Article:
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London
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2011
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Simon's blog archive

2013 (1) 2012 (1) 2011 (6)
Simon Romp

Simon Romp

Specialist in Information Security at GFT
Message Message me Posts: 8 Comments: 3
Bio A motivated and professional consultant with a history of successful project management and delivery for many high-profile Tier 1 clients. Career History Worked for the last 10 years exclusively in financial services, with an in-depth understanding of Technology and Infrastructure within the sector.

Blogs

 

The real threats to digital security

03 Apr 2013

The financial services industry is increasingly reliant on multiple digital channels to facilitate business growth. While this provides significant opportunities, it also comes with increasing threats. The industry is now more vulnerable than ever before to attacks from individuals and groups with a range of motives. Large scale businesses with hi...

 

Another one slips through the DLP net...

23 Jan 2012

New York Fed contractor charged with stealing Treasury code – this story is yet another example of how organisations are failing to address the risk that ‘trusted insiders’ – in this case a contractor – can pose. In an age of terrorist hactivists, many organisations are rightly focusing their data security efforts on securing their systems from ‘e...

 

The need for data theft deterrents

28 Nov 2011

This case is just the latest example of how “trusted insiders” can pose a risk to an organisation’s data security defences and how they continue to by-pass them altogether, only to get found out when it’s too late. It highlights that while most organisations have invested heavily in securing their systems from “external” threats, there has been pr...

 

Falling prey to the 'insider threat'

10 Aug 2011

This latest data security breach at Citi epitomises the many ways in which data can go astray. In a recently publicised case, data was stolen from Citi by external hackers. The culprits in this most recent Citi data loss are believed to be “insiders” who had privileged access to the bank’s systems. If any lesson is to be learnt from this incident...

Simon is Commenting on

Data breach notification to be mandatory for all sectors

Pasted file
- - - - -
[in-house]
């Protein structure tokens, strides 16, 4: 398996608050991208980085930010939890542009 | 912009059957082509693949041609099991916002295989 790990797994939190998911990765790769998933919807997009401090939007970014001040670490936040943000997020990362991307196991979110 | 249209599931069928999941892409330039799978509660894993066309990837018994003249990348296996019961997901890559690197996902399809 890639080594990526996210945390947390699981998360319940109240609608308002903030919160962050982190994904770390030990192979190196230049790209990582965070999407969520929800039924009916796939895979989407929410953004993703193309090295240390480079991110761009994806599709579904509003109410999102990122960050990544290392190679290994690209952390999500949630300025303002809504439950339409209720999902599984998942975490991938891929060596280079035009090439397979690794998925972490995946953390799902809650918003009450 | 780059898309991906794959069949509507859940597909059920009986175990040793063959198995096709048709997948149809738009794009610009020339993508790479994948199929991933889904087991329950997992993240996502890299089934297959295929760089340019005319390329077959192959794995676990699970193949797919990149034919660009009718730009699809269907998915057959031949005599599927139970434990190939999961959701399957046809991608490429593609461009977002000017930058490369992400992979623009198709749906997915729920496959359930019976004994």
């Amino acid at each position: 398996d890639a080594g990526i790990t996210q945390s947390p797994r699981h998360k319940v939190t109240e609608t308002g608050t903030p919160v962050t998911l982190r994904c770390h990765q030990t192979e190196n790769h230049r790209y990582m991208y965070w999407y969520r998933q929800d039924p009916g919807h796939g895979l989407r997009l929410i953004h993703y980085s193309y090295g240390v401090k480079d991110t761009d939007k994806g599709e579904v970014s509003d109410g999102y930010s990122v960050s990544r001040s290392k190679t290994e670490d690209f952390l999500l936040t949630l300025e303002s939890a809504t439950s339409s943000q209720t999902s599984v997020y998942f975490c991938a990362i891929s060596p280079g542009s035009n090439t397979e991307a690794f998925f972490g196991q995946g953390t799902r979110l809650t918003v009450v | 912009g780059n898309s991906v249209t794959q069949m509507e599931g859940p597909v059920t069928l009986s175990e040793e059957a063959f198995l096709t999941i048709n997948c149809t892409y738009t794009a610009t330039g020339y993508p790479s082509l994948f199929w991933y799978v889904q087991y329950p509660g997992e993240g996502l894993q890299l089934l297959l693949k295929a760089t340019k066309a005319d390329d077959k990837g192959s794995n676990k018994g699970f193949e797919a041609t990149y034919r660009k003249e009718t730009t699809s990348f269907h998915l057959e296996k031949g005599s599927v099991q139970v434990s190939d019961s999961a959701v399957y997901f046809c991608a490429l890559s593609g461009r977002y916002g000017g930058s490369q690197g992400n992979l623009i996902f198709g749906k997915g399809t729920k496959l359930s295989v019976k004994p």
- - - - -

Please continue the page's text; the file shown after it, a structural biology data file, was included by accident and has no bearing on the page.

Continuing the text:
Financial institutions must plug insider leaks If these proposals go through, banks that do not already have a thorough data protection policy in place could be hitting the headlines more often than they would like and for the wrong reasons. What could cause even more incalculable damage to a bank's reputation is if a data security breach that becomes public knowledge was the work of an "insider". While most banks have secured their networks from "external " threats, in the absence of thorough user auditing and control systems, there remains an immediate risk from the bank's own staff, contractors and outsourcing partners. Part of the problem is that some staff have inappropriate access to systems and sensitive data, thereby creating serious security threats. Even if all users can be limited to the systems that they need access, there remains no guarantee that these users will act responsibly when using their access rights. This is especially true where there are inadequate levels of accountability. At the same time as trying to prevent the loss of data, banks need to keep their business fluid and responsive as well as maintaining effective controls within a set of cost constraints. Add to that the need to respect employees' privacy rights, and financial institutions are left with a myriad of issues that they need to address. They are not the Ministry of Defence so locking all systems and data sources down, and frisking employees as they leave the building, is not the way to go! The plans to extend European legislation on data protection to the financial services sector should serve as an incentive for banks to review current data security policies and conduct serious risk assessments to identify where there is potential for data loss. Once these gaps have been identified, financial institutions can then take the appropriate measures to address data leakage points and avoid becoming front page news.